Categorized | Pornography Addiction

Divorce, Custody and Porn Addiction

Divorce, Custody and Porn Addiction

This question was recently posted on Yahoo Answers.

Me and my husband are currently seperated and will be divorcing after i give birth to our second child. I have proof that he meets random pple online for sex. I went onto his email and found that he had a profile on xxxcupid.com and it had his username and password so i went to it and found him handing out his phone number to numerous women to meet up for sex. I printed ALL of the messages out and also an email where a woman sent him naked pictures. I knew he had a porn addiction, but i didnt know it got as bad as actually meeting pple for sex.
Anyways, will that evidence in court help me to gain full custody of my daughter and son-on-the-way?  . . . I just don’t want them spending the night with him until they are old enough to speak and tell me what’s going on.

Pornography and porn addiction is playing an increasingly more significant role in divorce. Couples fight over whether porn is cheating, women feel insulted by their husbands refusing to give up a porn habit. It is a sensitive and difficult issue. But what place can porn addiction play in the actual divorce and in a custody battle? If a woman can prove that her husband looks at pornography or has an addiction to sex sites, can she use that as an argument for getting full custody and even forbidding the father’s visitations?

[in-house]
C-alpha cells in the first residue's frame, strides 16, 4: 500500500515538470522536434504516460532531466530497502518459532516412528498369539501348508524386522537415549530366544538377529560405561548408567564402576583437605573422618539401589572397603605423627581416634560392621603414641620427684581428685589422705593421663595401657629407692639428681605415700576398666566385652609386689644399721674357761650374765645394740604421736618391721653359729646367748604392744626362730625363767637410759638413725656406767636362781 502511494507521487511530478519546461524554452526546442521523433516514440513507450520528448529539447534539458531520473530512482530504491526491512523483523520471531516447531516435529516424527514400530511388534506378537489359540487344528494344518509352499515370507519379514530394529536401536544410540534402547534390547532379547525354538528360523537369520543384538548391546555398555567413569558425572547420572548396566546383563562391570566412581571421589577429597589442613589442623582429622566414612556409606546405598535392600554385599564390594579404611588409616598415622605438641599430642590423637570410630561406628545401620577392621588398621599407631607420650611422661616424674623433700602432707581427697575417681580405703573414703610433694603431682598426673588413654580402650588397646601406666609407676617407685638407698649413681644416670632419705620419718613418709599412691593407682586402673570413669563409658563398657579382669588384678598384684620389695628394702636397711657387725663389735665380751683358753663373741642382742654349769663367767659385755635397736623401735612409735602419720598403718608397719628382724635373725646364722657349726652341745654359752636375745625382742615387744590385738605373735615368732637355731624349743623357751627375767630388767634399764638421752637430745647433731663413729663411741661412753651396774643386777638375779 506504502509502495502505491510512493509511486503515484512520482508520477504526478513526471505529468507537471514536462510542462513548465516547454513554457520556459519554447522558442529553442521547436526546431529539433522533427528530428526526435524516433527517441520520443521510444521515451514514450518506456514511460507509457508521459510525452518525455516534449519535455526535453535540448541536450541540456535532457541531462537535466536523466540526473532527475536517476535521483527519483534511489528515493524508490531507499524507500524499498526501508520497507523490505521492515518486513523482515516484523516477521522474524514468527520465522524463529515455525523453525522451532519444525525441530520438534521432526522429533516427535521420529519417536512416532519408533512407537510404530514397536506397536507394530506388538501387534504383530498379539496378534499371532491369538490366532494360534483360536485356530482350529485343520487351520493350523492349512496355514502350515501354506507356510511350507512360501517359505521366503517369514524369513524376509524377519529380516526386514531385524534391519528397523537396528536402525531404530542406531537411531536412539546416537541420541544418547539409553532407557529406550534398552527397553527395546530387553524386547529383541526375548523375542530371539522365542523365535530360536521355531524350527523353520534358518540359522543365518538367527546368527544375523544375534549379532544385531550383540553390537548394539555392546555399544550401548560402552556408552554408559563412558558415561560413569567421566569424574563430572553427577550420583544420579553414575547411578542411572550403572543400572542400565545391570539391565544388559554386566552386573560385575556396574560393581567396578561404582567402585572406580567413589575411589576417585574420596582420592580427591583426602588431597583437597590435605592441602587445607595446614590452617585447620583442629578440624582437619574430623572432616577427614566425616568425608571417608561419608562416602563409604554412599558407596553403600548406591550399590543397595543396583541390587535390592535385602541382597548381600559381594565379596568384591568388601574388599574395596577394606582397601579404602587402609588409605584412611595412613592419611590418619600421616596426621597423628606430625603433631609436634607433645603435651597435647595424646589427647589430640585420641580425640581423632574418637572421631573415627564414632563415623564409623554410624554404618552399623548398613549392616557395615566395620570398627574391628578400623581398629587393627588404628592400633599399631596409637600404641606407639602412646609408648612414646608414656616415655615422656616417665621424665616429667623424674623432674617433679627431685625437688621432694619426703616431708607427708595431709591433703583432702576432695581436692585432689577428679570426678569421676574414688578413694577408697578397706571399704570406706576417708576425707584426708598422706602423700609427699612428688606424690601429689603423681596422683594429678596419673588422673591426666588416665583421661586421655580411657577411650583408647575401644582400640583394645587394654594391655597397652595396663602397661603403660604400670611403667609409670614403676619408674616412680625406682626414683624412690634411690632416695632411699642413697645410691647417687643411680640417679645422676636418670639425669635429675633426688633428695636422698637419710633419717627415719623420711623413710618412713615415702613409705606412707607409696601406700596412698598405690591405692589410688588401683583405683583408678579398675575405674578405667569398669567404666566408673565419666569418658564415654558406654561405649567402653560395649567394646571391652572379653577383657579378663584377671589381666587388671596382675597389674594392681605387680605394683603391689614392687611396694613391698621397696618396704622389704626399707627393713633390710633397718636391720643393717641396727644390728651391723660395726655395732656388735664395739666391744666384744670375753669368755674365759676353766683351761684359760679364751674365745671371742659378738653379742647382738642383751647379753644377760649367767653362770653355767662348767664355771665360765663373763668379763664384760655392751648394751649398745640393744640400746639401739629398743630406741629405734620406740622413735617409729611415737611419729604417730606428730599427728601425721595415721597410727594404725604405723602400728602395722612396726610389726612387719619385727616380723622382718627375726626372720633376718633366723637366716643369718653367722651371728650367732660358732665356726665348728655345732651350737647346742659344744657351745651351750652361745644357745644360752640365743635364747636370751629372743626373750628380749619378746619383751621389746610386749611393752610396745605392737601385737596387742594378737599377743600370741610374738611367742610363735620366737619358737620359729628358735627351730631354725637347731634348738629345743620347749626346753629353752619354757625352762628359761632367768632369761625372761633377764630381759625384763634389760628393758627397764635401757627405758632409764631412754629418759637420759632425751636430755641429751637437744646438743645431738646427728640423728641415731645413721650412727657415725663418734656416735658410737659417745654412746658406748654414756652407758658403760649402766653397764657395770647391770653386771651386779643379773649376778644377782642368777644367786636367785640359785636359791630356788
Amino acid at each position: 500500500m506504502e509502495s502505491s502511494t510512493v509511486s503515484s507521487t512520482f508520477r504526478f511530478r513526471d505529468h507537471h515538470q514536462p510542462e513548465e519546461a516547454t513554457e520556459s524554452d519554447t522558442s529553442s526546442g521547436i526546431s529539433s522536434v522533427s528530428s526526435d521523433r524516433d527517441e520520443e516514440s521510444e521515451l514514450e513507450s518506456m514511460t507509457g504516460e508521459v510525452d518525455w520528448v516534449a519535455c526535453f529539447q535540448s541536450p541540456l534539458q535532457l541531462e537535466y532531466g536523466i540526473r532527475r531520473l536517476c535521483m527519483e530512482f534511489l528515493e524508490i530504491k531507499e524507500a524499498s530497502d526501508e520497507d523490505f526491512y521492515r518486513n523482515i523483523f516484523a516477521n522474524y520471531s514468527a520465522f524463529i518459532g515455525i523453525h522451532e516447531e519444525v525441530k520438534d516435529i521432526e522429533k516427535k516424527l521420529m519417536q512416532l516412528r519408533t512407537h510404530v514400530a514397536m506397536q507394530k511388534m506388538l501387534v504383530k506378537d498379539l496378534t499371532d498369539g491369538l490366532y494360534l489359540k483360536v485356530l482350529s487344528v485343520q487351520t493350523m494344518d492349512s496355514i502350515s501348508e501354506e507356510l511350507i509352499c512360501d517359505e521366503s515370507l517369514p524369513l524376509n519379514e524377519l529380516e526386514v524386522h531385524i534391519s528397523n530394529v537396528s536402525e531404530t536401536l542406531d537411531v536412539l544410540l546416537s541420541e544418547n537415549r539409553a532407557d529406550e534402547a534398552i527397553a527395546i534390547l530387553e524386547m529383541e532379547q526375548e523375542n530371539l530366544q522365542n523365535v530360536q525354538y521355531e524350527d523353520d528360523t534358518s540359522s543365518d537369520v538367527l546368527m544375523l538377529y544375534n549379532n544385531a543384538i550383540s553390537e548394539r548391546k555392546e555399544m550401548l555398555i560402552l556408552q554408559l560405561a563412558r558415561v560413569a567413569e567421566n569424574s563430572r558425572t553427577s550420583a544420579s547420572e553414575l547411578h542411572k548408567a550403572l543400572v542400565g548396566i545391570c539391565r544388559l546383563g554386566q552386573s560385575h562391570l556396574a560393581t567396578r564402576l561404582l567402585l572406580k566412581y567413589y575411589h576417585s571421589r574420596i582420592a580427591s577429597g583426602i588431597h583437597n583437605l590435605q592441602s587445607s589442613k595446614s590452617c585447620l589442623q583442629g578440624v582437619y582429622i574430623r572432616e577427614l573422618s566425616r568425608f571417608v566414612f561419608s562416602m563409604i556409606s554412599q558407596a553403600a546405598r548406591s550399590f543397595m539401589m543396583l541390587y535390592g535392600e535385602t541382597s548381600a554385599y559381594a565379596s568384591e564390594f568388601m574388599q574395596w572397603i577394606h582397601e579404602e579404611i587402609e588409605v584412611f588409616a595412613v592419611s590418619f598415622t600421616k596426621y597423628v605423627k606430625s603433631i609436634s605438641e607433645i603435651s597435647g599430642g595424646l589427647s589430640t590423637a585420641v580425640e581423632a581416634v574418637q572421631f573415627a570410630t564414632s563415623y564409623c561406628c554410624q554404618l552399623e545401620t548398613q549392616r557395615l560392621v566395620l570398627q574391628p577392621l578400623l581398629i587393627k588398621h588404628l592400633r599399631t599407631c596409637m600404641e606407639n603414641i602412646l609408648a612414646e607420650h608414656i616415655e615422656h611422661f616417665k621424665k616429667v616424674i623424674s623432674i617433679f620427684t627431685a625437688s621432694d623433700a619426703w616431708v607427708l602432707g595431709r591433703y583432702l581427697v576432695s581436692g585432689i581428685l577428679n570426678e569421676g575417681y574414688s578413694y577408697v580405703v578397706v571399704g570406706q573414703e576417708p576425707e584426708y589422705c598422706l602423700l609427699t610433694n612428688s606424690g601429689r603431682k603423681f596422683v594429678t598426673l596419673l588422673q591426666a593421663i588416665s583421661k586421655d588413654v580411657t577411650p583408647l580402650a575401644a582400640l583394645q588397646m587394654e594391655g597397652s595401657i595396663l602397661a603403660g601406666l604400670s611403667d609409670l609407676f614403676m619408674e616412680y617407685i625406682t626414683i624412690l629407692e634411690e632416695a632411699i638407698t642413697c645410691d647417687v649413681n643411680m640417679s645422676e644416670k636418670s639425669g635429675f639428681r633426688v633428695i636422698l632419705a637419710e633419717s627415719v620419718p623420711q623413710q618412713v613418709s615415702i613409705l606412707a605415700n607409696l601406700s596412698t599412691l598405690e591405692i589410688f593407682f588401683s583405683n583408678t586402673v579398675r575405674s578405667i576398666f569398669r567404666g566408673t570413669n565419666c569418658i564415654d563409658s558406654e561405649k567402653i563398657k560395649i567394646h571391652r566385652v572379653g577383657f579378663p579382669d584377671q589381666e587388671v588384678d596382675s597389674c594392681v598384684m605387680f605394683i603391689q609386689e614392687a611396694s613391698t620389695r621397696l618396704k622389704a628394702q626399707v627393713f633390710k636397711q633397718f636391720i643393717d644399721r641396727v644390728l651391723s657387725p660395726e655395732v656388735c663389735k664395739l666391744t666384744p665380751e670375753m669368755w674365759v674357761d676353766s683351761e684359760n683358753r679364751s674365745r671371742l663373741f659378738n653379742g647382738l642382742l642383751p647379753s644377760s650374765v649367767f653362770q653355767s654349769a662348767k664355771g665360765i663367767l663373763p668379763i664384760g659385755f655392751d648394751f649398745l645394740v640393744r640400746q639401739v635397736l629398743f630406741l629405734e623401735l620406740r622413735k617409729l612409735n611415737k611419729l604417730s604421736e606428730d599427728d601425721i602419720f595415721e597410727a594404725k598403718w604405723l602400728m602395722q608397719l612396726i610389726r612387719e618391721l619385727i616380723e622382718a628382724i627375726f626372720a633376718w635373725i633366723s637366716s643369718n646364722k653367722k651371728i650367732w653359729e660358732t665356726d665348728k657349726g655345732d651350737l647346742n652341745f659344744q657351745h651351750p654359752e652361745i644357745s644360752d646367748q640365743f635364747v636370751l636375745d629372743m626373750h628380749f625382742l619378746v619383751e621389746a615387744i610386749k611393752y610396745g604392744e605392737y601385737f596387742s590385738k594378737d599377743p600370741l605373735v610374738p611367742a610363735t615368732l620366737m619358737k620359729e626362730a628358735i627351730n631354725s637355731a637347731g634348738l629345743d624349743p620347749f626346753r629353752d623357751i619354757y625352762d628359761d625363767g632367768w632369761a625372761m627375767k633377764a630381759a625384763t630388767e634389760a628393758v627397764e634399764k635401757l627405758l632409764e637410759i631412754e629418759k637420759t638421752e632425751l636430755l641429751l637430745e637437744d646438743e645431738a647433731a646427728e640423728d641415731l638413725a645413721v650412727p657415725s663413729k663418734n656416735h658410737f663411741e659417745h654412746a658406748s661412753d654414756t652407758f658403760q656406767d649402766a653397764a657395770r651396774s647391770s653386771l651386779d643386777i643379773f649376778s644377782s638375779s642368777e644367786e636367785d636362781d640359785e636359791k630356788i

Serial rapist and murderer Ted Bundy attributed his violence to a porn habit. That was before the Internet. Questioning whether someone addicted to pornography should be allowed to be alone with his children is a legitimate one.  It is a dilemma that many parents seem to be facing unfortunately.  Should you prevent a loving father from seeing his children because he has a porn habit? Are children in danger when a parent is obsessed with viewing pornography? Demonstrating proof to the court that a parent has a porn problem can lead the court to order limited visitation rights or supervised visitation.

And will the court leave room for a recovered porn addict to regain visitation rights with his children? It is important to realize that a porn addict is not in control and may truly want to recover, while also recognizing that the addiction can have a dangerous effect on his behavior. Recovery is possible and the court should acknowledge and consider the possibility. At the end of the day, it is the best interest of the children that should be taken into consideration in any custody battle and decision.

For advice on how to proceed in a divorce or custody battle when one parent may have a pornography dependency, it is best to consult with an attorney.

Leave a Reply